Kipling Gardens, Rottingdean
Surrounded by flint walls and sitting close by to Rottingdean’s village green and duck pond, Kipling Gardens is a great example of a traditional English garden.
Surrounded by flint walls and sitting close to Rottingdean’s village green and duck pond, Kipling Gardens is a great example of a traditional English garden.
In close walking distance from the gardens are local shops and cafés. The nearby 12th Century church St Margaret’s is famous for its Burne Jones windows.
Kipling Gardens is one of seven parks in the city recognised by the Green Flag award scheme.
Click the map above to find the park's location.
The 2 and 2A buses run past the park every few minutes during the day. The 57 bus service also runs through the village hourly on Sundays, with some additional 57 journeys at other times during the week. The main A259 main coast road, with a wide selection of regular and frequent buses, is approximately 8 minutes' walk from Kipling Gardens. Further information and timetables available from the Brighton & Hove Bus company.
There is very limited free parking available in Falmer Road, and some in surrounding roads.
Park: Always open.
Features of the gardens
Like all the best traditional gardens, Kipling Gardens are divided into a series of distinctive areas. These include a woodland garden, which is particularly beautiful in spring, and a rose garden full of beautiful colours and scents.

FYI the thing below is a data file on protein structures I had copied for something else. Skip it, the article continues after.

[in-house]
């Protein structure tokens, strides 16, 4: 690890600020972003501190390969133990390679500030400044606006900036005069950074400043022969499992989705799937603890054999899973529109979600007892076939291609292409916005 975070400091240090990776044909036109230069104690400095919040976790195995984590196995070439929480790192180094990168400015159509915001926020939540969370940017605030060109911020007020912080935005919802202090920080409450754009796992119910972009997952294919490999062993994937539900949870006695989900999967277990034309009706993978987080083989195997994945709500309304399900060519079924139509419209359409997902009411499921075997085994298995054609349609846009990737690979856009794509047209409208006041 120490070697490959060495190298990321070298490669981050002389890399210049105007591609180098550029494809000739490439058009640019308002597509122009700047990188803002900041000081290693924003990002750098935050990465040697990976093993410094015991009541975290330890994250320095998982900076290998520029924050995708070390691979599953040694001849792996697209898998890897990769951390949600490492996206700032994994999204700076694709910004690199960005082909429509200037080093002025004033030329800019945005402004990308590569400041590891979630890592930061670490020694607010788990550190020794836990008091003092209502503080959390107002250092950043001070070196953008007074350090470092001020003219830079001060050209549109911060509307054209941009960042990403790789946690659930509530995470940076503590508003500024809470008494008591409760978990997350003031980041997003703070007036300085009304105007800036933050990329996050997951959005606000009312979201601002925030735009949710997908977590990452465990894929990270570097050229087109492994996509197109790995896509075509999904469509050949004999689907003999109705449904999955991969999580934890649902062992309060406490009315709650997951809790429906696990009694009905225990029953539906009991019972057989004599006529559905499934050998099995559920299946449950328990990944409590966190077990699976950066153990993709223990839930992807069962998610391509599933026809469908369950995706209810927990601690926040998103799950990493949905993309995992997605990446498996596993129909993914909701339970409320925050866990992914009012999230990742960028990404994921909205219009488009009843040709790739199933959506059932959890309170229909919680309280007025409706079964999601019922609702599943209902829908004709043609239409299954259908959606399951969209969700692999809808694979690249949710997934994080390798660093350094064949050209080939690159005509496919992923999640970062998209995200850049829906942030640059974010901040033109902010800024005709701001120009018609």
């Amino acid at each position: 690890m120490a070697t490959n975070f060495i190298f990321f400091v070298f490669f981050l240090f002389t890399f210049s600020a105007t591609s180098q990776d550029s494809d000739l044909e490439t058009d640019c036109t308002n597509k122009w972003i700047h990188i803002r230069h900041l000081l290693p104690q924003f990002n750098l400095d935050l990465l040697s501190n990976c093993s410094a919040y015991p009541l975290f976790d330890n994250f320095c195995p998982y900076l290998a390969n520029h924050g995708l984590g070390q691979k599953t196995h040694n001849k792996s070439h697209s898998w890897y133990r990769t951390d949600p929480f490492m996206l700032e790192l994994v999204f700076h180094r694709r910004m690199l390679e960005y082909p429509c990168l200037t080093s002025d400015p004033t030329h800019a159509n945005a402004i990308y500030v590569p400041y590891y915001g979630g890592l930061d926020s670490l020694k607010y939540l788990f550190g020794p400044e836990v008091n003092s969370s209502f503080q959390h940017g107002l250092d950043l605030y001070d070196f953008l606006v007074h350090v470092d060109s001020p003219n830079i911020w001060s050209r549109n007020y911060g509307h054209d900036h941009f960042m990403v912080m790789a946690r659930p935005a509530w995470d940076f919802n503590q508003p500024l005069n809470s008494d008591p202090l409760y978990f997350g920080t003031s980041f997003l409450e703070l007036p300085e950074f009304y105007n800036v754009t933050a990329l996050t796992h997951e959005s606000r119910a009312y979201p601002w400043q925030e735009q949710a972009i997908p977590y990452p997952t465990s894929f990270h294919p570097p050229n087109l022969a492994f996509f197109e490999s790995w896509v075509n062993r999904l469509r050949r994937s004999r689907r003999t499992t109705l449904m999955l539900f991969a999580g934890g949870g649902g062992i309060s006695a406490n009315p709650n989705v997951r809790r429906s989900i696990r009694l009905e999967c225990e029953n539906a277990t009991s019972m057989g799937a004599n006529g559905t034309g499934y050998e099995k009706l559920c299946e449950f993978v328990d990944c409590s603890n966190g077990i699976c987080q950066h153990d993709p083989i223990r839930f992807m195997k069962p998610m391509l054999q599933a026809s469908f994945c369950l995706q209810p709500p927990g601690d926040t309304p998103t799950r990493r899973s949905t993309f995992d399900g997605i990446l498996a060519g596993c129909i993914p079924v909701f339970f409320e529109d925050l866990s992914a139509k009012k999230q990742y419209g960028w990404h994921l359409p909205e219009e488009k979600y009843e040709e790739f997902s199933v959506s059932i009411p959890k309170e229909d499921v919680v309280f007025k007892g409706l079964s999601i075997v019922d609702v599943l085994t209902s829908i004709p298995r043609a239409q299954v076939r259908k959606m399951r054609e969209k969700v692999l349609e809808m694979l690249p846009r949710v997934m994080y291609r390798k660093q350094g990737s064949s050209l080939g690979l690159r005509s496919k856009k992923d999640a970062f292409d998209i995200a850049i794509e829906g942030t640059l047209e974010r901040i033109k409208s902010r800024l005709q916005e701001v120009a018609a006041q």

The garden contains thousands of bulbs that produce a carpet of colour in spring. There's also a small herb garden and a chalk garden with picnic tables, just perfect for those who want to relax longer and have a bite to eat in these beautiful surroundings. The garden also has the only formal croquet lawn in the city.
Did you know?
The gardens were originally the grounds of 'The Elms', the country house which Rudyard Kipling rented between 1897 and 1902. Kipling wrote many of his 'Just So' stories in the house. This house is now in private ownership.
The gardens had become overgrown over many decades, but were rescued and restored by the Rottingdean Preservation Society in the early 1980s. In 1986 the site was formally handed over to the council and they have been maintained and improved upon to this day.
You can Dedicate a Bench at this park.
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